JMT Day 6: Quack Quack or Bust


7/30/2018 Gladys Lake –> Duck Pass

I woke up early and got going, eager to get to Red’s Meadow as soon as possible. Most people have cell service here, but I discovered when I dropped off my resupply that I did not. But I could pay $8 for a bus ride down into Mammoth, where I knew I did have cell service. I didn’t really want to pay for it, but it would be really nice to check in with my family and possibly call them. Also, I was running out of podcasts and it would be nice to download some more!

After hiking for a little while, I approached a really long downhill switchback and I decided to start running because it was actually a little bit easier than walking down, and the faster I went, the sooner I’d get to Red’s Meadow! I ran down the majority of the switchback then resumed walking. A few minutes later, someone passed by me then stopped and turned around. It was Matt from Lyell Canyon a few days before! I said hi and asked if he had lost Jarad. He said that Jarad was a little bit behind him and was suffering from some blisters. We hiked on together and talked about the last few days. I learned that he was the guy lounging near the hammock at Rosalie lake the day before who had waved to me. He recognized me because of my makeshift rainbow gaiters, which I thought was pretty funny!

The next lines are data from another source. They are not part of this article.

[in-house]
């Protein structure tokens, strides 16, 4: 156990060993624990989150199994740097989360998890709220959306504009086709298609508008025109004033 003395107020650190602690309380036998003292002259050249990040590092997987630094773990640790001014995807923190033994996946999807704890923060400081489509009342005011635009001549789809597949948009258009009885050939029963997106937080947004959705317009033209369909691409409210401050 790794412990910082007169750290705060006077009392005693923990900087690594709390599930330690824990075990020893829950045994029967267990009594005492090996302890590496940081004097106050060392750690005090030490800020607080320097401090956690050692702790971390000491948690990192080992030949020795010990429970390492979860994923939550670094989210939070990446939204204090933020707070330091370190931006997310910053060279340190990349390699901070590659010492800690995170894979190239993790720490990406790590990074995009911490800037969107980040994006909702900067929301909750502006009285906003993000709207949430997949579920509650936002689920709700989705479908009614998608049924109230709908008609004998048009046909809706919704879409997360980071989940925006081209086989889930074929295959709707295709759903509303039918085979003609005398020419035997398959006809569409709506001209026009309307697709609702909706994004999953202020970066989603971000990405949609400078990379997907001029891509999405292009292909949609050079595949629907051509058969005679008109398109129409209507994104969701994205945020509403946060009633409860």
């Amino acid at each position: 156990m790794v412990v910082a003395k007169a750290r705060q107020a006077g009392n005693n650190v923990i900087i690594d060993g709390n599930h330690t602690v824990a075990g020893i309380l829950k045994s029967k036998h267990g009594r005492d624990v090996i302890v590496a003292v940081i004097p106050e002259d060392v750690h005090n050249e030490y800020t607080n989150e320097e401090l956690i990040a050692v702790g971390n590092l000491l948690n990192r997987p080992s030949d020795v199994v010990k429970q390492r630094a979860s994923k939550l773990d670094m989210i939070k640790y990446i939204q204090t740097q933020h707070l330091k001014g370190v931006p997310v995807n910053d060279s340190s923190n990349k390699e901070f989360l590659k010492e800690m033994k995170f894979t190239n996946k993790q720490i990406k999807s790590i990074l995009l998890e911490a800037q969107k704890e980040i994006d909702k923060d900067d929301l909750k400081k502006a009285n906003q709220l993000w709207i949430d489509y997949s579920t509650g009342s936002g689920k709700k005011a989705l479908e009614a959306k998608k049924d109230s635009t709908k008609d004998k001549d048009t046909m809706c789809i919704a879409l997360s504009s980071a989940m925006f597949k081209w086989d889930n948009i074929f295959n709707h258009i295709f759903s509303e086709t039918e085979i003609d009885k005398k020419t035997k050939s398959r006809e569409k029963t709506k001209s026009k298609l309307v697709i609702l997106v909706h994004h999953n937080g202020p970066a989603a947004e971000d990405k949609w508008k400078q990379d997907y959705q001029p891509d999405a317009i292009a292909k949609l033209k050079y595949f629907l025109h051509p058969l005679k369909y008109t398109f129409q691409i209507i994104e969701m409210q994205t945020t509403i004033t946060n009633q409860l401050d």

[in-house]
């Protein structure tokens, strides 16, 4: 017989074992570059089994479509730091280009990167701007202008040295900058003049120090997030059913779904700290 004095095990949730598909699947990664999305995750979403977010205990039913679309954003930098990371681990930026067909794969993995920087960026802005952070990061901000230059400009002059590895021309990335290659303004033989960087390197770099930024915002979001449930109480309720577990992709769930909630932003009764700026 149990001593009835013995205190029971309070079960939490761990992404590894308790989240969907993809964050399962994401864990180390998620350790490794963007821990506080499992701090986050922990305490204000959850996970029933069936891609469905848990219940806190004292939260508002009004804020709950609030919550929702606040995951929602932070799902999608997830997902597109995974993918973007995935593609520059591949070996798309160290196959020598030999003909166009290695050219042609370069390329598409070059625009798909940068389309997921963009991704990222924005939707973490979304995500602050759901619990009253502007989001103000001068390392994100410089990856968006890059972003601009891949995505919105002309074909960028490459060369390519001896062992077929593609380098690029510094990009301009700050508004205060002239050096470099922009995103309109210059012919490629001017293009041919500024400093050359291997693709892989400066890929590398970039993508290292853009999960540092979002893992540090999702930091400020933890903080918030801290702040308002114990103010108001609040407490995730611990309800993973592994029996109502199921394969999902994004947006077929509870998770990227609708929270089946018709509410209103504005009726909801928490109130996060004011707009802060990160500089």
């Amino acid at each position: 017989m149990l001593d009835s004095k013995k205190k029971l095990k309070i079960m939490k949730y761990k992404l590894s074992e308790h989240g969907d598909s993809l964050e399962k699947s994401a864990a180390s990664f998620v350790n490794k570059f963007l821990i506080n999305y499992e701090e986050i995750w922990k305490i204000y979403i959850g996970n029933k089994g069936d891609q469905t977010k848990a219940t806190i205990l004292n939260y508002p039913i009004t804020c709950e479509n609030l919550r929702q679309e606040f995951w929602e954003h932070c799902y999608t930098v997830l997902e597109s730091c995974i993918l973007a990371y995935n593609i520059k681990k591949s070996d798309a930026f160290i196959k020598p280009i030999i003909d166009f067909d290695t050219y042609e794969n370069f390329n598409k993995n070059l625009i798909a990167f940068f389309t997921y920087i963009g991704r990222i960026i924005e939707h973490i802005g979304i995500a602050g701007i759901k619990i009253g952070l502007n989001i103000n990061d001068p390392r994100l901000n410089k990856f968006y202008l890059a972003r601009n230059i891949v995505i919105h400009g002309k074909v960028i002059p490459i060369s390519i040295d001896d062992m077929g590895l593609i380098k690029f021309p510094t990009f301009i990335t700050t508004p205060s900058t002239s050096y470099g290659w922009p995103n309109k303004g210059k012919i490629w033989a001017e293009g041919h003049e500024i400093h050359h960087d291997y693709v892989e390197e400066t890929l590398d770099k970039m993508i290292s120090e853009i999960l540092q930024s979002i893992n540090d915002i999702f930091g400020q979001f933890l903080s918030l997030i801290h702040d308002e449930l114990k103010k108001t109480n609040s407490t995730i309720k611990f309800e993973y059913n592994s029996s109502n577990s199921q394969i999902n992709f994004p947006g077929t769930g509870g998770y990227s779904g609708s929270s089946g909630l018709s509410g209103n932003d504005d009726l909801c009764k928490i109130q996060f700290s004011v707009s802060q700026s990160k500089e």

Eventually, Jarad caught up to us and we all hiked together. Their pace was a lot faster than mine, and it really kicked my butt to keep up with them, but I appreciated it because I would have been a lot slower without them! We soon made it to Devil’s Postpile and took a few rushed pictures because we were eager to get to Red’s. After a grueling uphill, we made it to Red’s Meadow, just before 9am!

Just me n the devil
Devil’s Postpile! Trippy!

My goal for the night on paper was Purple Lake, but that would mean 4000+ feet of elevation gain with a newly resupplied pack. The guys had a goal of Deer Creek (or Duck Pass, if they still felt good enough at Deer Creek) which cut off about 1000 feet and 5 or so miles, depending on where we ended up. This sounded a lot more doable to me, so I decided I would stick with them if the timing worked out, or at least try to meet them there that night.


Jarad had cell service and he let me use his phone to call my family. I called my mom and dad but they didn’t answer (they were at work, plus I was calling from Jarad’s phone so they wouldn’t recognize the number) then I called my grandma and she answered! It was really nice to hear her voice and I told her about some of the adventures that I had so far. I didn’t want to take up too much of Jarad’s time and I knew he probably wanted to call his loved ones as well, so I hung up and finished repacking my bear can with my resupply.